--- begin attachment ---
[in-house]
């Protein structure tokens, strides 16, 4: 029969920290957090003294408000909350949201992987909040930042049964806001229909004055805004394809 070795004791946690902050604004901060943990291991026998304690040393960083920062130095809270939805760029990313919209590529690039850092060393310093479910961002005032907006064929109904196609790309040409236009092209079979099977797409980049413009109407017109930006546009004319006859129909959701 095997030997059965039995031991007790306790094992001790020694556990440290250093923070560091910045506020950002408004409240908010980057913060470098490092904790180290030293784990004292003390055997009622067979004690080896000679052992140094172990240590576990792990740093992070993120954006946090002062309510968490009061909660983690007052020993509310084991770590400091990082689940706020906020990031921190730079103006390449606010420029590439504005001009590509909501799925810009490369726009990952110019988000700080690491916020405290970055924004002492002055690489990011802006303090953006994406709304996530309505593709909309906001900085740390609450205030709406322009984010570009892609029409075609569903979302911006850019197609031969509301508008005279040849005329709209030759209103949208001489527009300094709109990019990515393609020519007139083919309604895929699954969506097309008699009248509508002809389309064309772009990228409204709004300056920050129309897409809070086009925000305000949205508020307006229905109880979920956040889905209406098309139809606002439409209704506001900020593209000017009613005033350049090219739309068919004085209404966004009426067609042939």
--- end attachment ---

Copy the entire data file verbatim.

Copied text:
[in-house]
């Protein structure tokens, strides 16, 4: 029969920290957090003294408000909350949201992987909040930042049964806001229909004055805004394809 070795004791946690902050604004901060943990291991026998304690040393960083920062130095809270939805760029990313919209590529690039850092060393310093479910961002005032907006064929109904196609790309040409236009092209079979099977797409980049413009109407017109930006546009004319006859129909959701 095997030997059965039995031991007790306790094992001790020694556990440290250093923070560091910045506020950002408004409240908010980057913060470098490092904790180290030293784990004292003390055997009622067979004690080896000679052992140094172990240590576990792990740093992070993120954006946090002062309510968490009061909660983690007052020993509310084991770590400091990082689940706020906020990031921190730079103006390449606010420029590439504005001009590509909501799925810009490369726009990952110019988000700080690491916020405290970055924004002492002055690489990011802006303090953006994406709304996530309505593709909309906001900085740390609450205030709406322009984010570009892609029409075609569903979302911006850019197609031969509301508008005279040849005329709209030759209103949208001489527009300094709109990019990515393609020519007139083919309604895929699954969506097309008699009248509508002809389309064309772009990228409204709004300056920050129309897409809070086009925000305000949205508020307006229905109880979920956040889905209406098309139809606002439409209704506001900020593209000017009613005033350049090219739309068919004085209404966004009426067609042939």